• SOC 1: Based on Statement on Standards for Attestation Engagements number 16 (SSAE 16)
  • SOC 2
  • SOC 3
  • Agreed-upon procedures and cloud certifications (AUP): Based upon SSAE

Other major considerations that successful exam candidates will need to be able to explain are:

  • Restrictions of audit scope statements
  • Audit plan
  • Gap analysis
  • Standards requirements
  • Policies
  • Security management system (internal information)
  • Security controls system (internal information)
  • Relevant stakeholders’ identification and involvement
  • Distributed IT model impact, in light of diverse legal jurisdictions and geographical locations
  • Compliance requirements specialized for highly-regulated industries

6.4 Understand Implications of Cloud to Enterprise Risk Management

CCSP exam candidates are required to fully explain the following:

  • Access providers risk management
  • The differences between data controller/owner versus data custodian/processor. For example: risk profile, responsibility, risk appetite
  • Regulator transparency requirements provision
  • Different risk frameworks
  • Risk mitigation
  • Risk management metrics
  • Risk environment assessment, extending to vendor, service and ecosystem

6.5 Understand Outsourcing and Cloud Contract Design

Business Requirements

As mentioned in a previous CCSP domain, the business requirements of the organization really will be the biggest driving factor to how cloud contract and network design will play out in practice. Therefore, the terms set out in the Service Level Agreement (SLA) are critical to computing.

The SLA should, at minimum, cover the following:

  • Availability
  • Performance
  • Data security/privacy
  • Logging and reporting
  • Disaster recovery expectations
  • Location of the data
  • Data structure/format
  • Data portability
  • Problem identification and resolution
  • Change-management process
  • Dispute mediation process
  • Exit strategy (including expectations that provider will ensure smooth transition)

SLAs need to include the following components:

  • Uptime guarantees
  • SLA penalties
  • Penalty exclusions

Another important business requirements consideration is the Generally Accepted Privacy Principles, or GAPP. This AICPA standard describes in detail 74 privacy principles. 74 may seem like a lot to chew on, but chances are you will only encounter the 10 main principles. While you may see some of the other privacy principles on the exam, the main 10 are most likely to be covered. These include:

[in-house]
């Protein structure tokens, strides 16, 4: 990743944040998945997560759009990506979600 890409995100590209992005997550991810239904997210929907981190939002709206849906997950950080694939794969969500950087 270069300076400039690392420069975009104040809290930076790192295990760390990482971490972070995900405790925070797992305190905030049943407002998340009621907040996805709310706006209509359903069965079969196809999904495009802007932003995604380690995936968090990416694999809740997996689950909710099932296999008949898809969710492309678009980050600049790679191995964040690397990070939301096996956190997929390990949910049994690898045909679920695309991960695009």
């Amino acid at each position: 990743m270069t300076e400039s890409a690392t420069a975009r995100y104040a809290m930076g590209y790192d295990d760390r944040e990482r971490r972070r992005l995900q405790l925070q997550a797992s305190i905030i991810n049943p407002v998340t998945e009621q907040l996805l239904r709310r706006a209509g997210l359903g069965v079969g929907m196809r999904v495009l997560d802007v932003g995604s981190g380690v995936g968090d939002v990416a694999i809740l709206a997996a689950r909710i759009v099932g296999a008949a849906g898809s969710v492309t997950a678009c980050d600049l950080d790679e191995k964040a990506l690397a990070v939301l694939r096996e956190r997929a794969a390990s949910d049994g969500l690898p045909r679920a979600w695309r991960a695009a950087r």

• Management
  • Notice
  • Collection
  • Choice and consent
  • Access
  • Use, disposal, and retention
  • Third party disclosure
  • Security for privacy
  • Monitoring and enforcement
  • Quality

If you are interested in learning about the rest of the GAPP privacy principles, they can be found here.

Vendor Management

With the current cloud computing landscape being highly competitive, selecting the right cloud service provider is integral. This goal is stifled by the fact that in a few years many of the current CSP providers will cease operations due to competition and other factors. The most important factor is risk exposure

Risk Exposure

  • Is the CSP an established technology provider?
  • Is cloud service a core business of the CSP?
  • Location of the provider
  • Financial stability of the provider
  • Is the CSP subject to any takeover bids or significant sale of its business units?
  • Is the CSP outsourcing any aspect of its service to a third party?
  • Are there any contingencies involved with the third-party dependencies?
  • Is the company certified against/does it conform with relevant security and professional frameworks/standards?
  • How will the provider satisfy relevant legal, regulatory and other compliance requirements?
  • Where relevant, how does the CSP ensure ongoing integrity, confidentiality and availability of information assets if in the cloud environment?
  • Are adequate disaster recovery/business continuity processes in place?

Contract Management

The aspects of contract management that candidates will be expected to explain are:

  • Right to audit
  • Metrics
  • Definitions
  • Termination
  • Litigation
  • Compliance
  • Assurance
  • Access to cloud
  • Access to data

6.6 Execute Vendor Management

Supply Chain Management

Supply Chain Risk

  • Regular updates featuring clear and concise listings of all reliance and dependence on third parties joined with the key suppliers
  • To reduce disruptions and outages to business processes, single point of failure that exist should be acted upon and challenged
  • It is necessary for organizations to have a quick way to analyze contracts to determine risk

ISO/IEC 28000:2007

  • Supply chain standard
  • Uses PDCA as a continual improvement and enhancement life cycle

Conclusion

Studying for and passing your CCSP is going to take effort and dedication. You will be putting in the time to become expert in six domains of cloud security knowledge and prove that you know your material. But once you pass the exam and achieve that CCSP credential, you’ll be surprised how many doors may be opening to you. Cloud computing is on the cutting edge of the newest technology, and thanks to your cert, you’re going to be right there with it!

 

Sources

CCSP Certification Exam Outline, (ISC)2

Adam Gordon, “The Official (ISC)2 Guide to the CCSP CBK,” John Wiley & Sons, 2016

Be Safe

Section Guide

Greg
Belding

View more articles from Greg

Earn your CCSP the first time with InfoSec Institute and pass your exam, GUARANTEED!

Section Guide

Greg
Belding

View more articles from Greg